Birth Day (Poem)

At eight minutes to midday,
On a sterile, cold operating table
Happiness was born.
She weighed eight pounds four ounces.
She was strong,
But her mother was saggy, deflated.
My breasts throbbed with the heaviness of milk
Ready for the taking.
They sewed me back together,
But alas, they knew
They couldn’t fix me.


I curled around my newborn cherub
Like a lizard around her precious eggs,
Sneaking peeks at the round blue eyes
And the perfectly pink skin.

Nothing made me so frightened
Than my beautiful, breakable china doll.
I’d broken so many cups, glasses, plates –
But this was something that really mattered.
How I wished I could bubble-wrap you,
Shield you from my imperfections,
Preserve you as you were.

And all that time spent worrying –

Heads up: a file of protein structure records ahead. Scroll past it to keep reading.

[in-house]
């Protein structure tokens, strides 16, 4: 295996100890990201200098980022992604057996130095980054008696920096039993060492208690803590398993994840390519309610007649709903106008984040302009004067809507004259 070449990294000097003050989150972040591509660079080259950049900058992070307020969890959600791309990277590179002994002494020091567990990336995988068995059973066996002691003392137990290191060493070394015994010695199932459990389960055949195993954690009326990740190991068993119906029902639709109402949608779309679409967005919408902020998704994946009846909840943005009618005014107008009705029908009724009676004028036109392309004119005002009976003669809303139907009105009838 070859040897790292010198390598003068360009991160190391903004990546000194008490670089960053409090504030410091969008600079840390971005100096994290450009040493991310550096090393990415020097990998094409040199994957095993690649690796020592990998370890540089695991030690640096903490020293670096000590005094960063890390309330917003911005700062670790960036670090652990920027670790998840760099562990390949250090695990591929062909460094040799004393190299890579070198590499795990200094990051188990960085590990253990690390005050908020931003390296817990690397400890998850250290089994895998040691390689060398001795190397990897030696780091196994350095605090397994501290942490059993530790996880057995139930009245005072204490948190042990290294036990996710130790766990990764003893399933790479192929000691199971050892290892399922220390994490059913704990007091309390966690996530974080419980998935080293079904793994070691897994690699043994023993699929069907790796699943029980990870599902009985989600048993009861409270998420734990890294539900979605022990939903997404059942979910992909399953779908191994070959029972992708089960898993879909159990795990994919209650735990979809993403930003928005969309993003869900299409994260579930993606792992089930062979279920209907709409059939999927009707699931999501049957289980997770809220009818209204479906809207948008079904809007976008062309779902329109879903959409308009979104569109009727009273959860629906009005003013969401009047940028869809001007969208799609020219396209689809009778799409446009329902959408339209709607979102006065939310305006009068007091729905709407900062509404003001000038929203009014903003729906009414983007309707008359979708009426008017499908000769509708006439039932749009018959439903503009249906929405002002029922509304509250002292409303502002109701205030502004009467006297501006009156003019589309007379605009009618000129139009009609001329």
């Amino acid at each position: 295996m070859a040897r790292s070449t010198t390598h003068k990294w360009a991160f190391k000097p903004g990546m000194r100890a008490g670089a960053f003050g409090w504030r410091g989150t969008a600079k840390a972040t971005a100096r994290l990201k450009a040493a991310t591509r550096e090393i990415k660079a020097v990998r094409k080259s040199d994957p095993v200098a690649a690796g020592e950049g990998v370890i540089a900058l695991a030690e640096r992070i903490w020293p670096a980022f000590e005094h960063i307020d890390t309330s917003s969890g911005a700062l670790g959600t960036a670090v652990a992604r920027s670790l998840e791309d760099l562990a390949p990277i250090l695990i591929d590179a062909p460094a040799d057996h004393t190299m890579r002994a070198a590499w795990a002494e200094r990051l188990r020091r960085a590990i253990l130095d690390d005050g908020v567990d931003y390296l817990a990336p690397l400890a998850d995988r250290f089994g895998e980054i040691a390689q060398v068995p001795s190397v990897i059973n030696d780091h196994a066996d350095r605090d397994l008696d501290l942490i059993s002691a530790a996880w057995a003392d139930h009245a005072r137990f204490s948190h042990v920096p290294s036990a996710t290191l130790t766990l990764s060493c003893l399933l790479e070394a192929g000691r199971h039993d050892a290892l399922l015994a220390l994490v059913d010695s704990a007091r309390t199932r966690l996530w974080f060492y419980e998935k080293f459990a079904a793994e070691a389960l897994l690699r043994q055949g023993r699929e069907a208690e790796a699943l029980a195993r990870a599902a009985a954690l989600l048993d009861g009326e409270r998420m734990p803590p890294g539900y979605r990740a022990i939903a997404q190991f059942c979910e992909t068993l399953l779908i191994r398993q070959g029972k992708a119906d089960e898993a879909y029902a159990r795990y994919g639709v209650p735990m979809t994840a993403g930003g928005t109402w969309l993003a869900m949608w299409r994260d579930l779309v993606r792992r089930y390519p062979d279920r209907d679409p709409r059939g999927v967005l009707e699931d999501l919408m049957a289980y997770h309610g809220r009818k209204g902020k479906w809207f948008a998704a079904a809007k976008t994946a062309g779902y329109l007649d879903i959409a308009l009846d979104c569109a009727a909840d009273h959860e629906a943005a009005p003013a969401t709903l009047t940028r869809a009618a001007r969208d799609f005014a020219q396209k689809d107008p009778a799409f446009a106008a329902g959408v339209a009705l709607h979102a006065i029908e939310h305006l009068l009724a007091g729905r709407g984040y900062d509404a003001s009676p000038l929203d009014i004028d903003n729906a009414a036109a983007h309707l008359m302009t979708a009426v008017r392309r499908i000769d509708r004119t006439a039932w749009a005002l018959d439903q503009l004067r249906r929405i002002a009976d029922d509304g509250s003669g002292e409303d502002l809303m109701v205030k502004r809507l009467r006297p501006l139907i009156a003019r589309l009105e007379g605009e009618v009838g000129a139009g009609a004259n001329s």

Baby talk and weaning all a blur –
And for what? To prove myself? Ha!
All that matters is that you love me
And that I truly believe I am good enough.

Worthy of the princess
Whose hand feels so soft on my cheek,
Who strokes my eyebrow when she is worried,
Who pulls me so close after her bedtime story
That our breaths fuse in the half-darkness

I know people watch us, comment and stare
And shake their heads, but honestly, my darling
I don’t care.

They tried to destroy what we had and now
I say no more, enough.
I wasn’t put on earth to prove them wrong
But rather to love you,
And as every year goes by, be assured
That I love you more than life itself,
Than all the stars and oceans,
Even more than chocolate.

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